|Beach Access Issues
| February 27, 2009
UPDATE….Judge changes time and
place for consent decree conference
District Court Judge Terrence W. Boyle has changed the time and place
for a status conference on the consent decree, which is regulating
access to Cape Hatteras National Seashore beaches until there is a
final rule on off-road vehicles.
The status conference will be on Thursday, March 5, at 10 a.m. at the federal courthouse in Elizabeth City.
(Read more details in story below)
February 20, 2009
Status conference on consent decree is set for March 3
By IRENE NOLAN
U.S. District Court Judge Terrence W. Boyle has scheduled a status
conference in a court case that resulted in a consent decree that is
regulating off-road vehicle use and management of natural resources in
the Cape Hatteras National Seashore until there is a long-term ORV rule.
The conference will be on Tuesday, March 3, at 2 p.m. in the Terry Sanford Federal Building in Raleigh.
The consent decree resolved the issues in the case that began in
October, 2007, when Defenders of Wildlife and the National Audubon
Society, represented by the Southern Environmental Law Center, filed
suit against the National Park Service over its Interim Protected
Species Management Plan that was to regulate ORV use and species
management until a long-term rule is developed through negotiated
rulemaking and an Environmental Impact Statement.
The plaintiffs claimed that ORV use on the seashore is illegal, since
the Park Service does not have a special rule to regulate it, as has
been required since 1972. Also, they claimed that the interim
plan did not go far enough to protect wildlife in the park, especially
shorebirds and sea turtles. In addition, the plaintiffs asked Boyle in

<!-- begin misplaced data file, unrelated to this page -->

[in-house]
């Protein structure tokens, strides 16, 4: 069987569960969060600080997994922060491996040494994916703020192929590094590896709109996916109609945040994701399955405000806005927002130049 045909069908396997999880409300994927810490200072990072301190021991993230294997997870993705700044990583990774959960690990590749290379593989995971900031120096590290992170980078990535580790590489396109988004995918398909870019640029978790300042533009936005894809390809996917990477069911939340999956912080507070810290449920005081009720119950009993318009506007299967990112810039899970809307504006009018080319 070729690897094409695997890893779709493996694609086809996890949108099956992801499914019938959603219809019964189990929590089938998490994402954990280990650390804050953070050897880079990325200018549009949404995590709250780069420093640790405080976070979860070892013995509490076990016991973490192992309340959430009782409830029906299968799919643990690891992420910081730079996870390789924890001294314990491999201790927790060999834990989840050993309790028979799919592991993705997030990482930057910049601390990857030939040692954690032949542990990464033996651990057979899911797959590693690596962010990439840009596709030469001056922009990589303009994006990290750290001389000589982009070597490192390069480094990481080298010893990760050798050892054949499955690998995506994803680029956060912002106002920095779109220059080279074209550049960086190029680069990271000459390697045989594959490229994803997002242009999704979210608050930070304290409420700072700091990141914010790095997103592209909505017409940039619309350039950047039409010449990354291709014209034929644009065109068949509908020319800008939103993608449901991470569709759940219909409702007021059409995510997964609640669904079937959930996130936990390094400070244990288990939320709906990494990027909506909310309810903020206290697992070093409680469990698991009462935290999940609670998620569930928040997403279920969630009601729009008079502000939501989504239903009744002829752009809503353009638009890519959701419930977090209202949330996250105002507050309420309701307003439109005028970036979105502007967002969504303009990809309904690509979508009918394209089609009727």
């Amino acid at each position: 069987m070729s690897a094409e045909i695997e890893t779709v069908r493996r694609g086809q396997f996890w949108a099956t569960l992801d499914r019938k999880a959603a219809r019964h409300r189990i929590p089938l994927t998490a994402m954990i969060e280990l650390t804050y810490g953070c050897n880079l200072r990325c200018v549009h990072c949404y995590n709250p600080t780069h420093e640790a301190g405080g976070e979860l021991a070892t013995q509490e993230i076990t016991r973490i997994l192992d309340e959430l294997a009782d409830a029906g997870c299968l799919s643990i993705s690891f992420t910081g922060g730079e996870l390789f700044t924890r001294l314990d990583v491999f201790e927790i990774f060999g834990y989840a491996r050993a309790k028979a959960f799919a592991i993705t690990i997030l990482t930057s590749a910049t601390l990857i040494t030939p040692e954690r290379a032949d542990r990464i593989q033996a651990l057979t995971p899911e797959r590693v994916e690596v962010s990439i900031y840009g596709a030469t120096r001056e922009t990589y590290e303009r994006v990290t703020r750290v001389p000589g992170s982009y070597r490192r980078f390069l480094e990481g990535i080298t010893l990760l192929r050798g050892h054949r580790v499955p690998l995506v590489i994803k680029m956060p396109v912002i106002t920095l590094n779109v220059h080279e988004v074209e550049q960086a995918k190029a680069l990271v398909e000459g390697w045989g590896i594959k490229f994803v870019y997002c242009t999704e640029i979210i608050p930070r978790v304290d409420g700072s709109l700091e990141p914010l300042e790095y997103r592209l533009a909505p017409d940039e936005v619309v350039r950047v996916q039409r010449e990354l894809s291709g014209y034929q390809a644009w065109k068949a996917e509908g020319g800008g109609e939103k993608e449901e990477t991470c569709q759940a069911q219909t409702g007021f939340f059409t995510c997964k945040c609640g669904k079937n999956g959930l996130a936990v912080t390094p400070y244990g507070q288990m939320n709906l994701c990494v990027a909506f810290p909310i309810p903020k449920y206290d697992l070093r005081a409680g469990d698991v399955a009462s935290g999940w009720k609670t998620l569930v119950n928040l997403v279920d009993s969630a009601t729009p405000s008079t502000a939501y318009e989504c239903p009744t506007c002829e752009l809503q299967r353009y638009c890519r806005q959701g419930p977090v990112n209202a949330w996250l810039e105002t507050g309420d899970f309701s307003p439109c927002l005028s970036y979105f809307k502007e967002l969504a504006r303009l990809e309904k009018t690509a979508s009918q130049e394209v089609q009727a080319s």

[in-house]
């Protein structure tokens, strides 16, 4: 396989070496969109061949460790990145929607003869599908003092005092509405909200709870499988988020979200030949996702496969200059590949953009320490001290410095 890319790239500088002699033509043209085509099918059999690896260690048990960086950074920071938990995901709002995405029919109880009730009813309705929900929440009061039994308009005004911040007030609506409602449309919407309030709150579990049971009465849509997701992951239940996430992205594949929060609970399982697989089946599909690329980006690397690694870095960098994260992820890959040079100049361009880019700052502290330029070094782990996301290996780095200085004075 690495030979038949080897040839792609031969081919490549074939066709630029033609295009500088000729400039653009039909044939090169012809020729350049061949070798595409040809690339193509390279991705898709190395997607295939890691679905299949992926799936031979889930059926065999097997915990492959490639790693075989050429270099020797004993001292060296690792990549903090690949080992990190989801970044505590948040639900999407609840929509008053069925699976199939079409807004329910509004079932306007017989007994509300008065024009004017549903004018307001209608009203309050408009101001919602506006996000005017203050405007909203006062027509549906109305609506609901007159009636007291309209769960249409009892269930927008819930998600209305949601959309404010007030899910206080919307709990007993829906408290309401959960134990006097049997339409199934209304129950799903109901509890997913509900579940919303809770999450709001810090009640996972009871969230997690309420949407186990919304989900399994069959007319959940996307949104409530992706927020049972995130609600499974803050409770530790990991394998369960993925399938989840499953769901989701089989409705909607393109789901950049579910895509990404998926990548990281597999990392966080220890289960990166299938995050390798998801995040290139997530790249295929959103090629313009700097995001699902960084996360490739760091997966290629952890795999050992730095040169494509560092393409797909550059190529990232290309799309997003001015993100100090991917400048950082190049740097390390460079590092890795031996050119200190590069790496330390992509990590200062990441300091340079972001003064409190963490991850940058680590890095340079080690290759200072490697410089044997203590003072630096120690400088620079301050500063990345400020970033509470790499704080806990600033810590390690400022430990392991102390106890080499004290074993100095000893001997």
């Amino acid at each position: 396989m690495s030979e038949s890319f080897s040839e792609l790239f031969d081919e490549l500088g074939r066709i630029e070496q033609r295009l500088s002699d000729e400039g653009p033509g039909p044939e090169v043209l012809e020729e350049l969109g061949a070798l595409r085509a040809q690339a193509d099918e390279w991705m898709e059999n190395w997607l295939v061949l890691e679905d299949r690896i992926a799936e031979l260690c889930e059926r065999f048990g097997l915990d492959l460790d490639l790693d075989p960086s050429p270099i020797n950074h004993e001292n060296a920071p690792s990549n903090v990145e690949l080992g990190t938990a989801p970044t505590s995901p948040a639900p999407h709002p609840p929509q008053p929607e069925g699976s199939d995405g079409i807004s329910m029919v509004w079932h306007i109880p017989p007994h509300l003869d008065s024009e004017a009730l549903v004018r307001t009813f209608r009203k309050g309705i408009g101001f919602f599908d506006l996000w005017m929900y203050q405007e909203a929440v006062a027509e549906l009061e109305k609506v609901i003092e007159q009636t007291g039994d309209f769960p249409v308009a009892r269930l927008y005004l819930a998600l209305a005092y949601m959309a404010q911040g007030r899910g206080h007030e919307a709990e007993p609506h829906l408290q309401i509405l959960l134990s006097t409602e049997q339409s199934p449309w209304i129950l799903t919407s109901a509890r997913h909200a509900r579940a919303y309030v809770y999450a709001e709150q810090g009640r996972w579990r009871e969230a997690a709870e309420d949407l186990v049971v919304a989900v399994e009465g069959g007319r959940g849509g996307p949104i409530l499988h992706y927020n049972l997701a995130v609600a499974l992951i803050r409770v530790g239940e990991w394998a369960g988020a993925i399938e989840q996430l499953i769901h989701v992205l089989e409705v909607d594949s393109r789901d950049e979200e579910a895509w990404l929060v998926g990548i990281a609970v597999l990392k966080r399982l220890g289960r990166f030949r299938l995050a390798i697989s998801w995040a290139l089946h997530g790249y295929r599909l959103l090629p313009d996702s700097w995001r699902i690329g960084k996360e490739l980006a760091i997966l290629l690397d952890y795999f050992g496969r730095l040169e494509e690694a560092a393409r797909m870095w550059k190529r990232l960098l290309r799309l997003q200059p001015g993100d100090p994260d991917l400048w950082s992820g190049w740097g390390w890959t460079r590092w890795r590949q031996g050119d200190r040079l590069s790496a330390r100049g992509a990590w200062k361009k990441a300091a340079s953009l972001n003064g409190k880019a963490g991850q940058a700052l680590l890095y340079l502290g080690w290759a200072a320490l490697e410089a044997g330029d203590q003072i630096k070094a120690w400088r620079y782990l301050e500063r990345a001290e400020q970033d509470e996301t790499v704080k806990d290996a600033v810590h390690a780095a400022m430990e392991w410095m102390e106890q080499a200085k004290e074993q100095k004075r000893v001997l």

February, 2008, for a temporary injunction to prohibit ORV use on six
popular areas of the seashore – Bodie Island spit, Cape Point and
parts of the South Beach, Hatteras Inlet, and the north and south
points of Ocracoke – until the lawsuit was settled.
The defendants are the National Park Service, the U.S. Fish and
Wildlife Service, and others, including the director of the National
Park Service and the superintendent of the Cape Hatteras National
In December, 2007, Boyle allowed Dare and Hyde counties and the Cape
Hatteras Access Preservation Alliance to become defendant/intervenors
in the lawsuit to represent the interests of the public.
The parties to the suit – environmental groups, the Park Service,
and the intervenors -- reached an agreement to settle the issues last
spring. The consent decree was signed by Boyle on April 30 of
The requirements of the consent decree caused unprecedented closures of
seashore beaches last summer during nesting season and implemented,
among other things, much larger buffer distances around bird nests and
a night driving ban from May 1 until Sept. 16 to protect nesting sea
The consent decree will control Park Service management of seashore
beaches again this summer and next summer. Under the terms of the
consent decree, the Park Service is required to promulgate a long-term
ORV rule by April 1, 2011.
The status conference will include all parties to the lawsuit and their
attorneys. The environmental groups, the defendants, and the
intervenors say that none has asked for the conference.
“I do not know what (Judge Boyle) wants and have been assured by
all that no one requested it,” Bobby Outten, Dare County attorney
and assistant county manager, said about the conference.
“Until I have reason to believe otherwise I take everyone at
The consent decree required that the National Park Service produce
reports on bird and turtle nesting and an update on negotiated
rulemaking by Jan. 31 of each year. The reports go to the court and all
the parties involved in the suit.
Several attorneys involved in the lawsuit and consent decree think that Boyle wants to discuss the reports.
FOR MORE INFORMATION
For more information on the Park Service’s reports on birds, turtles, and negotiated rulemaking, go to:
For more information on the consent decree, go to: